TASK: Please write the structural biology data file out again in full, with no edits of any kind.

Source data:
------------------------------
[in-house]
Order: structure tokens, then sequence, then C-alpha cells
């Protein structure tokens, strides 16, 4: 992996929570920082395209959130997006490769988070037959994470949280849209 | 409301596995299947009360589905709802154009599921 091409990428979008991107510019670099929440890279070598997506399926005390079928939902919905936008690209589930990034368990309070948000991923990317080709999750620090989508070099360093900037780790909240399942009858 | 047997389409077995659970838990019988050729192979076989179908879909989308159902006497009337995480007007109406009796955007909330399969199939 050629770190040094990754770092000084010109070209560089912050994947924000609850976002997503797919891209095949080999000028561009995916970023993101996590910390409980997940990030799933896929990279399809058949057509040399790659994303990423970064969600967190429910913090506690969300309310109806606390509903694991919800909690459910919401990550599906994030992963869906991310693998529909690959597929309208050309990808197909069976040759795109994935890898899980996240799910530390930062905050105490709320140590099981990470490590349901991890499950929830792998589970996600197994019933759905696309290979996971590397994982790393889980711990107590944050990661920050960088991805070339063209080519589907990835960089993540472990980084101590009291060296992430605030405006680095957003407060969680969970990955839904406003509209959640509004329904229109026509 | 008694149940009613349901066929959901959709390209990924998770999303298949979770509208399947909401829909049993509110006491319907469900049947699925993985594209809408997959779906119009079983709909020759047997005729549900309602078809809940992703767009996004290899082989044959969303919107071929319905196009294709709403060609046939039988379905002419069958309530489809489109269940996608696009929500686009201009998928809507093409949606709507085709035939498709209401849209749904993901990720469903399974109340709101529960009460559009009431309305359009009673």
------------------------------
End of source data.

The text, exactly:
[in-house]
Order: structure tokens, then sequence, then C-alpha cells
């Protein structure tokens, strides 16, 4: 992996929570920082395209959130997006490769988070037959994470949280849209 | 409301596995299947009360589905709802154009599921 091409990428979008991107510019670099929440890279070598997506399926005390079928939902919905936008690209589930990034368990309070948000991923990317080709999750620090989508070099360093900037780790909240399942009858 | 047997389409077995659970838990019988050729192979076989179908879909989308159902006497009337995480007007109406009796955007909330399969199939 050629770190040094990754770092000084010109070209560089912050994947924000609850976002997503797919891209095949080999000028561009995916970023993101996590910390409980997940990030799933896929990279399809058949057509040399790659994303990423970064969600967190429910913090506690969300309310109806606390509903694991919800909690459910919401990550599906994030992963869906991310693998529909690959597929309208050309990808197909069976040759795109994935890898899980996240799910530390930062905050105490709320140590099981990470490590349901991890499950929830792998589970996600197994019933759905696309290979996971590397994982790393889980711990107590944050990661920050960088991805070339063209080519589907990835960089993540472990980084101590009291060296992430605030405006680095957003407060969680969970990955839904406003509209959640509004329904229109026509 | 008694149940009613349901066929959901959709390209990924998770999303298949979770509208399947909401829909049993509110006491319907469900049947699925993985594209809408997959779906119009079983709909020759047997005729549900309602078809809940992703767009996004290899082989044959969303919107071929319905196009294709709403060609046939039988379905002419069958309530489809489109269940996608696009929500686009201009998928809507093409949606709507085709035939498709209401849209749904993901990720469903399974109340709101529960009460559009009431309305359009009673």